In the early 1960s, writer Michael Moorcock created Elric of Melniborné. The albino emperor of a dying kingdom, he is weak and sickly until he acquires Stormbringer, a black sword that transforms him into a near-immortal hero. But the cost is great. The life energy Stormbringer grants Elric is drained from the people he kills, and the sword is always hungry for more blood. Constant death is the price for eternal life.
As Moorcock's writerly fame grew, he expanded Elric's world into a multiverse, eventually revealing that the antihero was an incarnation of the Eternal Champion, a supernatural warrior fated to incarnate and kick ass when the cosmic balance tipped too far off plumb. It was not a new idea. General George S. Patton believed he was the reincarnation of a Roman legionary and a Napoleonic soldier. The idea that immortality would be more curse than blessing goes back to the Wandering Jew, a man present at the Crucifixion cursed to live long enough to see the Second Coming.
- Charlize Theron plays the immortal Andromaché of Scythia in The Old Guard
Despite being hugely influential on modern fantasy, Moorcock's works haven't gotten the film adaptation treatment. The closest we've come is Highlander, a franchise responsible for both some tasty '80s cheese and the worst film ever made. (Highlander II: The Quickening is the answer to the unasked question, "What would it be like if an insurance company made a movie?")
Enter The Old Guard. Based on a comic series by Greg Rucka and directed by Love and Basketball helmer Gina Prince-Bythewood, the Netflix film introduces Andromaché of Scythia (Charlize Theron), a nigh-immortal warrior who has been taking names for several thousand years. She impersonated the goddess Athena, rode with the Mongol hordes, and advised General Grant at Vicksburg. Andromaché — Andy to her friends — has assembled a tight-knit group of fellow long-lived freelance sword-swingers to take on good causes.
But after centuries of intervention, Andy has come to believe it's all in vain. She's coaxed out of retirement by CIA agent James Copely (Chiwetel Ejiofor) to help rescue a group of trafficked Sudanese kids in the sprawling Juba refugee camp. But when Andy arrives, she finds a setup: Someone has gotten wind of their immortality, a secret they try very hard to keep. They can't be killed, but immortality has its own drawbacks, like being locked in a prison cell for decades. Or even worse, trapped at the bottom of the ocean, drowning afresh every few minutes like Andy's first partner Quynh (Veronica Ngo), the victim of a Puritan witch hunt.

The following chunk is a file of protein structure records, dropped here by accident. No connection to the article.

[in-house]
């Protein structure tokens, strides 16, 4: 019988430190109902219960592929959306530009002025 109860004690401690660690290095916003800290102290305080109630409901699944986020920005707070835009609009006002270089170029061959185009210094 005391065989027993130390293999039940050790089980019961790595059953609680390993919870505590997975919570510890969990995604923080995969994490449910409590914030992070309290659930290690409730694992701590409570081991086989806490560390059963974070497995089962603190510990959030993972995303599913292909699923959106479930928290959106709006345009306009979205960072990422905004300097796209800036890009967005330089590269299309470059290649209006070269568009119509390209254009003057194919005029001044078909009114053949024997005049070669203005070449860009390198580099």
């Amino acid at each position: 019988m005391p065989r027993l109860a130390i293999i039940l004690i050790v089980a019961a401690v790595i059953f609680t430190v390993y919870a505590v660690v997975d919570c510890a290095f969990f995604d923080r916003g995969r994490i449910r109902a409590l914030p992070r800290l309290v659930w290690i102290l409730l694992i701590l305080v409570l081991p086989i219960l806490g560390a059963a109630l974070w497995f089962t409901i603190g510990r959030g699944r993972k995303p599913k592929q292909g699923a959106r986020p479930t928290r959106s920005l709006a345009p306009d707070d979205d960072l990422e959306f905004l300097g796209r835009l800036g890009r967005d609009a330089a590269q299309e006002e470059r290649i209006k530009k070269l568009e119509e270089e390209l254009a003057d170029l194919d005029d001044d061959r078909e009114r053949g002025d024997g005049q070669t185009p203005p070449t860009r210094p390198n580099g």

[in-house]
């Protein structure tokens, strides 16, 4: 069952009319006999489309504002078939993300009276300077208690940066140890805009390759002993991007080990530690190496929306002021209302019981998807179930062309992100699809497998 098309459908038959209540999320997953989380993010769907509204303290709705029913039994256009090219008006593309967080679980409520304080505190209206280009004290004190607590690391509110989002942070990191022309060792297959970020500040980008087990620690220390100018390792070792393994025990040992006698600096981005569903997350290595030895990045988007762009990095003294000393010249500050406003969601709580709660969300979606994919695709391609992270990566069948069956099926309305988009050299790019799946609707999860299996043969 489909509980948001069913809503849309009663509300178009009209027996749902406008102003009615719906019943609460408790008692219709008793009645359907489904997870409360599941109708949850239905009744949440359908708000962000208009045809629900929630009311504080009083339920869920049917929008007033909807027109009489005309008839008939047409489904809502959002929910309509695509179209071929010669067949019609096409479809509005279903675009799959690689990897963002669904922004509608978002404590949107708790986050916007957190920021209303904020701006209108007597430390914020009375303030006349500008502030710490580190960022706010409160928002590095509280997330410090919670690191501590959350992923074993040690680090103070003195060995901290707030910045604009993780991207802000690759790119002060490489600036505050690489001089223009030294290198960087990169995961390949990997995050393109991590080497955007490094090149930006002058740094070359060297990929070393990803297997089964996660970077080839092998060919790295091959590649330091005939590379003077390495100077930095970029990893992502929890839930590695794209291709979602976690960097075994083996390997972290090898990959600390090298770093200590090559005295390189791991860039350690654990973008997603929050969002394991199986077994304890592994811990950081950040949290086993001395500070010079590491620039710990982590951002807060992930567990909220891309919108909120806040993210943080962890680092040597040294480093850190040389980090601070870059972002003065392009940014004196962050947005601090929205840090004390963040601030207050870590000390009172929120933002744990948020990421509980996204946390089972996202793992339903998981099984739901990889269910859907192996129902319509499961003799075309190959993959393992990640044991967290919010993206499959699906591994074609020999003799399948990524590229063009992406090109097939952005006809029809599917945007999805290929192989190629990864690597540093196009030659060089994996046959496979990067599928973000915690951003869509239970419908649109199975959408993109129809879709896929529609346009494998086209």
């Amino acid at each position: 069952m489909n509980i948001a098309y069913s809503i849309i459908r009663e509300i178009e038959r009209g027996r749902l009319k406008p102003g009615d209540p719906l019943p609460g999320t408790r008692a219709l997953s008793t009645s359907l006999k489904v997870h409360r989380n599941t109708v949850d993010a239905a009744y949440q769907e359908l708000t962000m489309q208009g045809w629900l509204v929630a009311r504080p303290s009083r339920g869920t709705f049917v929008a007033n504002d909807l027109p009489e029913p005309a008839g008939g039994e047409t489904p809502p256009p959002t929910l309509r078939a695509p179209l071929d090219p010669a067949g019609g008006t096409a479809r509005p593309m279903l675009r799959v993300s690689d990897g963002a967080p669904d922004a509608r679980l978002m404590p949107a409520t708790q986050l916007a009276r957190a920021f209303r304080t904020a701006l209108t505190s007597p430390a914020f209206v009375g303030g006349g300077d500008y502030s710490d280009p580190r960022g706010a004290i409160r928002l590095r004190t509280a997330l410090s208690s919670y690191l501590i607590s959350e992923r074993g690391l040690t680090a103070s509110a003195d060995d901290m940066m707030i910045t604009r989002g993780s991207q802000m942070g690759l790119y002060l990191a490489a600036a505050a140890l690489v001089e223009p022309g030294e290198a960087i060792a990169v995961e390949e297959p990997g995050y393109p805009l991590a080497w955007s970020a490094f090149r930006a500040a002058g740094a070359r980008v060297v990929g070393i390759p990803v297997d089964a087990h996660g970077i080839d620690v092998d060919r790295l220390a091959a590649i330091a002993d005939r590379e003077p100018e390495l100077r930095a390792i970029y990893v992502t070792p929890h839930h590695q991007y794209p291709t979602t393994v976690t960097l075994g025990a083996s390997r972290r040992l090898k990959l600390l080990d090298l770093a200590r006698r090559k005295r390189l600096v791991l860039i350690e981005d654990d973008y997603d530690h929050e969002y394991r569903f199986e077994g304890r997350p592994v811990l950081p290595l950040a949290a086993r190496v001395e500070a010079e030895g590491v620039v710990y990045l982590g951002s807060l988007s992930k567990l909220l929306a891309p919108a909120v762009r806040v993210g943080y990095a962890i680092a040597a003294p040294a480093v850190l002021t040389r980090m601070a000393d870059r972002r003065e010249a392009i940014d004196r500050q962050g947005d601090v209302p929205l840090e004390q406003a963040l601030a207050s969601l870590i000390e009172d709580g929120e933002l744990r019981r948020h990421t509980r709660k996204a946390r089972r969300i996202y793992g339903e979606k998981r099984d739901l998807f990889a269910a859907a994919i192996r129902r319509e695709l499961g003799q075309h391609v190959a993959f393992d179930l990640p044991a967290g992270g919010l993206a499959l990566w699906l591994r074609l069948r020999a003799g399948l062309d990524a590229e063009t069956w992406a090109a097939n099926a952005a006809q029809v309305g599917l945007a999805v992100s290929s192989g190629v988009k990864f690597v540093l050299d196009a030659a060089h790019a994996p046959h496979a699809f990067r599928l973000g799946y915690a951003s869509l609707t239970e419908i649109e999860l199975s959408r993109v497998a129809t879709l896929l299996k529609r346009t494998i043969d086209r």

- Luca Marinelli, Theron, Marwan Kenzari
Copely is in league with pharma CEO Steven Merrick (Harry Melling), who wants to study the immortals and sell their secrets of instant healing. As Andy and her friends Nicky (Luca Marinelli), Joe (Marwan Kenzari), and Booker (Matthias Schoenaerts) regroup, they are bombarded with psychic visions from Nile Freeman (KiKi Layne), a Marine who wakes in Afghanistan after being pronounced dead from a mortal wound. The companions must save Nile from the clutches of the military industrial complex while keeping a step ahead of Merrick's private army.
The good news is, The Old Guard is better than Highlander II — but that's true of literally every movie ever. Mostly, that's due to the presence of Furiosa. Theron is among our finest actors, and while not every film can be Monster or Mad Max: Fury Road, she needs material worthy of her gifts. This ain't it. I would have settled for another Atomic Blonde, a Theron-led beat-em-up which at least showed some stylistic panache. Instead, The Old Guard is mostly a slog. It wants desperately to appeal to the John Wick cult, serving up long sequences of Andy and company shooting and slicing their way through legions of faceless security contractors.
Staging and editing action sequences is an exacting art. I'm on record as Wick-skeptical, but I admit the Keanu Reeves vehicle delivers the goods. If pop-soundtracked ultraviolence is your thing, you'll recognize that The Old Guard is not top flight. Prince-Bythewood gives over to the temptation of using every angle she can shoot. The John Wick movies at their best shoot their stunt performers like dancers in a Gene Kelly movie — long takes of full-bodied frames, so you can appreciate the athleticism. (Sadly, this is what we get instead of An American in Paris.) The Old Guard takes four cuts to show our heroes simply walking down a hill.
In the occasional emotional moment, Prince-Bythewood's talents become more apparent. Theron's Andy is soul-sick from the constant killing. Nicky and Joe are lovers, and they get a nice moment professing their love while chained in the back of a police van. But then, there's the inevitable non-ending designed to set up a lucrative franchise, and it all kind of feels pointless. In a world plagued by too much mortality, the problems of immortals seem very remote. The Old Guard is streaming on Netflix.